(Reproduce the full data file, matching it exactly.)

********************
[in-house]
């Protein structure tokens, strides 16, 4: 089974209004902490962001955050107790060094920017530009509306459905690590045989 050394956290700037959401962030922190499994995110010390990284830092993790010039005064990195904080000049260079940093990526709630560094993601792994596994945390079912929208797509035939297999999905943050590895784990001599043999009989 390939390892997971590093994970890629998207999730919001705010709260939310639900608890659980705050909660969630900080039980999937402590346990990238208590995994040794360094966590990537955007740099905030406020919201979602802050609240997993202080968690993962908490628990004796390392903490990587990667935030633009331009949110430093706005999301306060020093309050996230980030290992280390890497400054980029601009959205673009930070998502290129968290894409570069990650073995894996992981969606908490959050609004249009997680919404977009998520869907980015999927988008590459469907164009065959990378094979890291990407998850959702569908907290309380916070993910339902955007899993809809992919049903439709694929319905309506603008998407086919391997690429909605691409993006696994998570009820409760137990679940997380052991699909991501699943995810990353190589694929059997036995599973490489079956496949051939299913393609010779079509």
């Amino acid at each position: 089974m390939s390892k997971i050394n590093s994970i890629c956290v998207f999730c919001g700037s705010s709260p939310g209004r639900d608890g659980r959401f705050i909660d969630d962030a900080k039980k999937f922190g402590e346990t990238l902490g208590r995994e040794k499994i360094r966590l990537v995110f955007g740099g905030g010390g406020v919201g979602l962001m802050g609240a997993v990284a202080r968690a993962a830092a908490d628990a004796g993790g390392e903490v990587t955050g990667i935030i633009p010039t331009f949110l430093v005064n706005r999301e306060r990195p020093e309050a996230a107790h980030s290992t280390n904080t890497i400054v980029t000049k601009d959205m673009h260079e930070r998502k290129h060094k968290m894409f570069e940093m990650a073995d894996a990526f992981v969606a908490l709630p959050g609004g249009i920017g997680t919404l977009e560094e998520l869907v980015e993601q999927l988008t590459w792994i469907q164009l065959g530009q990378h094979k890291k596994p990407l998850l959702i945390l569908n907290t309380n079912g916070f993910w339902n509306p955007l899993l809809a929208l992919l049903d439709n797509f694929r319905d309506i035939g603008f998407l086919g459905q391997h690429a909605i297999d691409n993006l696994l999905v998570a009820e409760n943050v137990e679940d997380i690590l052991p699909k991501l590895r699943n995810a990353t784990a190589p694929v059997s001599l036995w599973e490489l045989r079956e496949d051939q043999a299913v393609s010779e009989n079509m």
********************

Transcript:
[in-house]
């Protein structure tokens, strides 16, 4: 089974209004902490962001955050107790060094920017530009509306459905690590045989 050394956290700037959401962030922190499994995110010390990284830092993790010039005064990195904080000049260079940093990526709630560094993601792994596994945390079912929208797509035939297999999905943050590895784990001599043999009989 390939390892997971590093994970890629998207999730919001705010709260939310639900608890659980705050909660969630900080039980999937402590346990990238208590995994040794360094966590990537955007740099905030406020919201979602802050609240997993202080968690993962908490628990004796390392903490990587990667935030633009331009949110430093706005999301306060020093309050996230980030290992280390890497400054980029601009959205673009930070998502290129968290894409570069990650073995894996992981969606908490959050609004249009997680919404977009998520869907980015999927988008590459469907164009065959990378094979890291990407998850959702569908907290309380916070993910339902955007899993809809992919049903439709694929319905309506603008998407086919391997690429909605691409993006696994998570009820409760137990679940997380052991699909991501699943995810990353190589694929059997036995599973490489079956496949051939299913393609010779079509």
């Amino acid at each position: 089974m390939s390892k997971i050394n590093s994970i890629c956290v998207f999730c919001g700037s705010s709260p939310g209004r639900d608890g659980r959401f705050i909660d969630d962030a900080k039980k999937f922190g402590e346990t990238l902490g208590r995994e040794k499994i360094r966590l990537v995110f955007g740099g905030g010390g406020v919201g979602l962001m802050g609240a997993v990284a202080r968690a993962a830092a908490d628990a004796g993790g390392e903490v990587t955050g990667i935030i633009p010039t331009f949110l430093v005064n706005r999301e306060r990195p020093e309050a996230a107790h980030s290992t280390n904080t890497i400054v980029t000049k601009d959205m673009h260079e930070r998502k290129h060094k968290m894409f570069e940093m990650a073995d894996a990526f992981v969606a908490l709630p959050g609004g249009i920017g997680t919404l977009e560094e998520l869907v980015e993601q999927l988008t590459w792994i469907q164009l065959g530009q990378h094979k890291k596994p990407l998850l959702i945390l569908n907290t309380n079912g916070f993910w339902n509306p955007l899993l809809a929208l992919l049903d439709n797509f694929r319905d309506i035939g603008f998407l086919g459905q391997h690429a909605i297999d691409n993006l696994l999905v998570a009820e409760n943050v137990e679940d997380i690590l052991p699909k991501l590895r699943n995810a990353t784990a190589p694929v059997s001599l036995w599973e490489l045989r079956e496949d051939q043999a299913v393609s010779e009989n079509m």